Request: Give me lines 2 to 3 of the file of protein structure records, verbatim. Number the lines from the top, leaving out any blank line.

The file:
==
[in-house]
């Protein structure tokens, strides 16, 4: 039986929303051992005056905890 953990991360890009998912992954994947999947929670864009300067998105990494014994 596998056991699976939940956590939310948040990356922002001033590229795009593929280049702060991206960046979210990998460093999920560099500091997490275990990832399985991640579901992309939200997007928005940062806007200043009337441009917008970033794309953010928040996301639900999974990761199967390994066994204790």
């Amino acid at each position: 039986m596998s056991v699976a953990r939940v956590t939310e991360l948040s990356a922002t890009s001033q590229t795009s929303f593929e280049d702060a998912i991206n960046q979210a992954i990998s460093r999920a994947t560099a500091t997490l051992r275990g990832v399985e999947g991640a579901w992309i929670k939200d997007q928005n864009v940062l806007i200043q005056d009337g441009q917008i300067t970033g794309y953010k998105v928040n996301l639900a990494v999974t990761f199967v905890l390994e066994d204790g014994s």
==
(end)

């Protein structure tokens, strides 16, 4: 039986929303051992005056905890 953990991360890009998912992954994947999947929670864009300067998105990494014994 596998056991699976939940956590939310948040990356922002001033590229795009593929280049702060991206960046979210990998460093999920560099500091997490275990990832399985991640579901992309939200997007928005940062806007200043009337441009917008970033794309953010928040996301639900999974990761199967390994066994204790």
């Amino acid at each position: 039986m596998s056991v699976a953990r939940v956590t939310e991360l948040s990356a922002t890009s001033q590229t795009s929303f593929e280049d702060a998912i991206n960046q979210a992954i990998s460093r999920a994947t560099a500091t997490l051992r275990g990832v399985e999947g991640a579901w992309i929670k939200d997007q928005n864009v940062l806007i200043q005056d009337g441009q917008i300067t970033g794309y953010k998105v928040n996301l639900a990494v999974t990761f199967v905890l390994e066994d204790g014994s």